Belgium: Heading towards a national debate on euthanasia for psychiatric disorders?

Publié le 20 Nov, 2017

Forty-two psychiatrists, psychologists and academics published an open letter last week, calling for a “national debate on euthanasia and mental disease” in Belgium. They state that “Euthanasia as a solution to pointless, intolerable psychological suffering poses a real problem“. “It involves individuals who, in principle, are not at the end of their lives and who could live longer. Caution should therefore be exercised in resolving clinical and legal issues“. Current legislation does not precisely define the exact criteria for intolerable psychological suffering, but leads to a “legal no man’s land”. The decision would therefore depend “simply on the way in which psychiatrists interpret or test the patients’ symptoms” “based on their own hypotheses“. This announcement comes at a time when “international observers are becoming increasingly alarmed about the evolving situation“.


According to Ignaas Devisch, a bioethicist at Gand University in Belgium, deciding to administer euthanasia to a person who was once self-determined but is now “incapable of voicing their thoughts in an appropriate manner” highlights “the enormity of the problem“. One psychiatrist points out that, “curiously, individuals suffering from less severe mental disorders that can easily be treated request euthanasia more often than those who are seriously ill. Euthanasia has become a new symptom and is often a cry for help, “Is life still worth living or are you giving up on me?” … but this symptom has particularly dangerous consequences“. “Ever since the law on euthanasia was passed, there has been a kind of madness in our work. Whilst we have always been vigilant regarding the threat of suicide in psychiatric patients, we are now faced with the threat of euthanasia.”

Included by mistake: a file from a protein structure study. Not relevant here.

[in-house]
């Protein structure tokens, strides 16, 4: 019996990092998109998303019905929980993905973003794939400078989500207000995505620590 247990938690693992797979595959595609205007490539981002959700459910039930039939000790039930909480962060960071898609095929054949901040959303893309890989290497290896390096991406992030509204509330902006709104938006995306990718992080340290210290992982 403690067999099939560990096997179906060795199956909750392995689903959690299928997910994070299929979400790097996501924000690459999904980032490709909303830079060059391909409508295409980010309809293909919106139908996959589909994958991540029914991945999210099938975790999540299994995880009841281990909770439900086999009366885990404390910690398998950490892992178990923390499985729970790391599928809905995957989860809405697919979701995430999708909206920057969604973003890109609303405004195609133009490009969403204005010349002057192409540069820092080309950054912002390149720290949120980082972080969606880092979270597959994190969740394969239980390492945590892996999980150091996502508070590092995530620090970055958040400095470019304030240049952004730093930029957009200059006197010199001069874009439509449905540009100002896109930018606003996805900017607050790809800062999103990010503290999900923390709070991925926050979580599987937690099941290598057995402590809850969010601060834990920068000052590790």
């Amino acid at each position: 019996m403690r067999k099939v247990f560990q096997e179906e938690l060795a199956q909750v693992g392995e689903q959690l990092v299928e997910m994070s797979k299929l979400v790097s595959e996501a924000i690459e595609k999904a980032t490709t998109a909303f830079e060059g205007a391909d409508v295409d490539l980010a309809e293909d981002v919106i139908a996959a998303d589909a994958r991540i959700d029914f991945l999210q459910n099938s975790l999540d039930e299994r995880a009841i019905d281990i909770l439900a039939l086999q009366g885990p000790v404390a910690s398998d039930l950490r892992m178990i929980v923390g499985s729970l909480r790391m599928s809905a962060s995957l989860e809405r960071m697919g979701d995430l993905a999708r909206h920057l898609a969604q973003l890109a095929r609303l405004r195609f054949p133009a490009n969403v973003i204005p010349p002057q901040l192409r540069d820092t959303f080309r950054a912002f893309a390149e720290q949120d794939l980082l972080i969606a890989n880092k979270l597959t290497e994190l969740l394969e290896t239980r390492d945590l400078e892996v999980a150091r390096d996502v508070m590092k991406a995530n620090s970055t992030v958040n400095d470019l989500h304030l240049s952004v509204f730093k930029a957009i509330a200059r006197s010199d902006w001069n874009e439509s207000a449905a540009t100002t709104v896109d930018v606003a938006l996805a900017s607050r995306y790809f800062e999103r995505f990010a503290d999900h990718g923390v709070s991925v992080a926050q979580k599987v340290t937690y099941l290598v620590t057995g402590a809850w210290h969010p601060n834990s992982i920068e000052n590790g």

In a recent book published by the Oxford University Press entitled, Euthanasia and Assisted Suicide: Lessons from Belgium, David Albert Jones[1], Chris Gastmans[2] and Calum MacKellar[3] highlight the system’s lack of transparency: “Just sixteen members supervise thousands of euthanasia cases“. Only one case has been referred to a prosecutor and it is estimated that “only half of all cases are reported“. “In Belgium, death by euthanasia is generally no longer regarded as an exception, warranting specific legal redress. It is often considered a normal death and even a benefit which should not be restricted by specific justifications“.


[1] From the Oxford Anscombe Bioethics Centre in England.

[2] From the Faculty of Medicine at KU Leuven in Belgium.

[3] From the Scottish Council on Human Bioethics.


Mercatornet, Michael Cook (07/11/2017)

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